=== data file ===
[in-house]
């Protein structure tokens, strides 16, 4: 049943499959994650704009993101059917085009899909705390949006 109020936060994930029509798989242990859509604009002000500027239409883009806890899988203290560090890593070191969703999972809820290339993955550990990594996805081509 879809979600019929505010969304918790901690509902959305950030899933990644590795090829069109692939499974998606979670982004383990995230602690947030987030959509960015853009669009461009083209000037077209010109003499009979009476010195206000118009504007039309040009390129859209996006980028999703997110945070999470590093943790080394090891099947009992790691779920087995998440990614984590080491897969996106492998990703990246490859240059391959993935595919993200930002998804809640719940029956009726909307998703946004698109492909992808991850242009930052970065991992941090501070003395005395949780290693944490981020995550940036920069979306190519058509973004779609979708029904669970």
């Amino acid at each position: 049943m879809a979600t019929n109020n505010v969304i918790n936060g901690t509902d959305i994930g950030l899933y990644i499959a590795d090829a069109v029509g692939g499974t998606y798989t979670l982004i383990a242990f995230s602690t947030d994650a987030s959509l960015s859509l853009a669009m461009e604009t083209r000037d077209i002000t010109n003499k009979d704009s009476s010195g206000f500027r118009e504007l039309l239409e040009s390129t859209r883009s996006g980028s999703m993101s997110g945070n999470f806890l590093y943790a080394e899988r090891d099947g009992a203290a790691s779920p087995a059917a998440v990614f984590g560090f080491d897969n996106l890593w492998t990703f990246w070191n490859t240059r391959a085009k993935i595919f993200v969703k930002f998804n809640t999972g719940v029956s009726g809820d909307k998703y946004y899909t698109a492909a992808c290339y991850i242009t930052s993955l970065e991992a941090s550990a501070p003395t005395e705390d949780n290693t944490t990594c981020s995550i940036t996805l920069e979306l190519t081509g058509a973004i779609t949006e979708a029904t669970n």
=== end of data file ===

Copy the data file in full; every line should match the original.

[in-house]
């Protein structure tokens, strides 16, 4: 049943499959994650704009993101059917085009899909705390949006 109020936060994930029509798989242990859509604009002000500027239409883009806890899988203290560090890593070191969703999972809820290339993955550990990594996805081509 879809979600019929505010969304918790901690509902959305950030899933990644590795090829069109692939499974998606979670982004383990995230602690947030987030959509960015853009669009461009083209000037077209010109003499009979009476010195206000118009504007039309040009390129859209996006980028999703997110945070999470590093943790080394090891099947009992790691779920087995998440990614984590080491897969996106492998990703990246490859240059391959993935595919993200930002998804809640719940029956009726909307998703946004698109492909992808991850242009930052970065991992941090501070003395005395949780290693944490981020995550940036920069979306190519058509973004779609979708029904669970």
């Amino acid at each position: 049943m879809a979600t019929n109020n505010v969304i918790n936060g901690t509902d959305i994930g950030l899933y990644i499959a590795d090829a069109v029509g692939g499974t998606y798989t979670l982004i383990a242990f995230s602690t947030d994650a987030s959509l960015s859509l853009a669009m461009e604009t083209r000037d077209i002000t010109n003499k009979d704009s009476s010195g206000f500027r118009e504007l039309l239409e040009s390129t859209r883009s996006g980028s999703m993101s997110g945070n999470f806890l590093y943790a080394e899988r090891d099947g009992a203290a790691s779920p087995a059917a998440v990614f984590g560090f080491d897969n996106l890593w492998t990703f990246w070191n490859t240059r391959a085009k993935i595919f993200v969703k930002f998804n809640t999972g719940v029956s009726g809820d909307k998703y946004y899909t698109a492909a992808c290339y991850i242009t930052s993955l970065e991992a941090s550990a501070p003395t005395e705390d949780n290693t944490t990594c981020s995550i940036t996805l920069e979306l190519t081509g058509a973004i779609t949006e979708a029904t669970n």